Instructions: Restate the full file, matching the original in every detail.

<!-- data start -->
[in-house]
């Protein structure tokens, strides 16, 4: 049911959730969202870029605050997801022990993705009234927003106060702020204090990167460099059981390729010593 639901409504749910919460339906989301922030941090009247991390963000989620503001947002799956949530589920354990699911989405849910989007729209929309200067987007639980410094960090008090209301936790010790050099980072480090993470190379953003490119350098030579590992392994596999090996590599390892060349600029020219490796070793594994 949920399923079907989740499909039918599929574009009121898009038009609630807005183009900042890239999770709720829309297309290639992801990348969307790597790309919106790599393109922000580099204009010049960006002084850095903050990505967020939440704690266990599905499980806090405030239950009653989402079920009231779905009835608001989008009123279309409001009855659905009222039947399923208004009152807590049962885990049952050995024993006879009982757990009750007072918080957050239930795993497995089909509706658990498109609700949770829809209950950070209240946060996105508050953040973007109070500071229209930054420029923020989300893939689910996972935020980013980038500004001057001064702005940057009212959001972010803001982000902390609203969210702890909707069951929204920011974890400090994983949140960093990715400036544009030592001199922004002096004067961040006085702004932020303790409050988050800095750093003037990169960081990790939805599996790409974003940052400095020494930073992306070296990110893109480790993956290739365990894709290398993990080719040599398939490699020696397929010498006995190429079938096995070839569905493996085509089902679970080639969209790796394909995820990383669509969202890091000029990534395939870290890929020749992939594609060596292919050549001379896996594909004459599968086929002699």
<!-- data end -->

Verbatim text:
[in-house]
């Protein structure tokens, strides 16, 4: 049911959730969202870029605050997801022990993705009234927003106060702020204090990167460099059981390729010593 639901409504749910919460339906989301922030941090009247991390963000989620503001947002799956949530589920354990699911989405849910989007729209929309200067987007639980410094960090008090209301936790010790050099980072480090993470190379953003490119350098030579590992392994596999090996590599390892060349600029020219490796070793594994 949920399923079907989740499909039918599929574009009121898009038009609630807005183009900042890239999770709720829309297309290639992801990348969307790597790309919106790599393109922000580099204009010049960006002084850095903050990505967020939440704690266990599905499980806090405030239950009653989402079920009231779905009835608001989008009123279309409001009855659905009222039947399923208004009152807590049962885990049952050995024993006879009982757990009750007072918080957050239930795993497995089909509706658990498109609700949770829809209950950070209240946060996105508050953040973007109070500071229209930054420029923020989300893939689910996972935020980013980038500004001057001064702005940057009212959001972010803001982000902390609203969210702890909707069951929204920011974890400090994983949140960093990715400036544009030592001199922004002096004067961040006085702004932020303790409050988050800095750093003037990169960081990790939805599996790409974003940052400095020494930073992306070296990110893109480790993956290739365990894709290398993990080719040599398939490699020696397929010498006995190429079938096995070839569905493996085509089902679970080639969209790796394909995820990383669509969202890091000029990534395939870290890929020749992939594609060596292919050549001379896996594909004459599968086929002699």